Commission ends culture of silence

FEW critics of the way churches and other institutions handled complaints of sexual abuse of children in the past would argue that protective measures have not improved dramatically, but that does not mean those who turned a blind eye - or worse - should not be held to account now.

With the royal commission into the sexual abuse of children barely announced, it is already clear that at the end of what will be a very long process some of our religious institutions will be forced to change their attitudes to the laws of a secular state.

They will be required to adhere to the same laws  that require schools, individual teachers, medical practitioners and others to report suspected sexual assaults against children.

The Catholic Church and Catholic schools are certainly not the only institutions to be embroiled in this type of crime. However, this church, in NSW at least, is out of step in maintaining the confessional must remain exempt from any legal requirement to report a suspected crime.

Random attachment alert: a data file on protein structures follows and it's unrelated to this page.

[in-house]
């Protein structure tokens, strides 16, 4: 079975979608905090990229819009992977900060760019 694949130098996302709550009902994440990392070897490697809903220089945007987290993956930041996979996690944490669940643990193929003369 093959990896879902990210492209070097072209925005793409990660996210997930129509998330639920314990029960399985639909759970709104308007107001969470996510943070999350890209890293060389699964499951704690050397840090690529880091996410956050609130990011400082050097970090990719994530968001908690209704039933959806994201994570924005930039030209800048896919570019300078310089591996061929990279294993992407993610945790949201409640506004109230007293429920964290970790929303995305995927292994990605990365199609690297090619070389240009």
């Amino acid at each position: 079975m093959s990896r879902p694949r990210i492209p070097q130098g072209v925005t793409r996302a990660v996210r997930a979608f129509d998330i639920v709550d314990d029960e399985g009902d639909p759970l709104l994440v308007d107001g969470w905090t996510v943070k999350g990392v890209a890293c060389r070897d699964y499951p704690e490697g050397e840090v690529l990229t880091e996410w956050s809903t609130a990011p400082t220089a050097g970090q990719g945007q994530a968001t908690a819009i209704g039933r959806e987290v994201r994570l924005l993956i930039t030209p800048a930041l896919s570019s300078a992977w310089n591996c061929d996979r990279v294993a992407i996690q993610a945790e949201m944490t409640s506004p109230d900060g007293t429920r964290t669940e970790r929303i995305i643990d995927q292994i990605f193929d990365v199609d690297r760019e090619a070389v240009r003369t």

If the majority of Catholics agree with the position of Archbishop George Pell now, it is doubtful they will by the time the royal commission has run its course.

Sadly, Australians are destined to hear hundreds of accounts not only of abuse at the hands of priests and teachers from several faiths, but of the culture of silence that condoned almost any action to avoid a scandal. This often meant suspect priests and teachers from religious and secular schools were simply moved on - to another diocese, another town or another state.

This is what Australians will not tolerate, that people in positions of power who could have acted to protect the powerless instead acted to protect perpetrators or their own institutions.

The proceedings of the royal commission will show there is no room for special treatment before the law for any institution or individual.

The stories of Individual victims will reveal it is simply not worth the risk.

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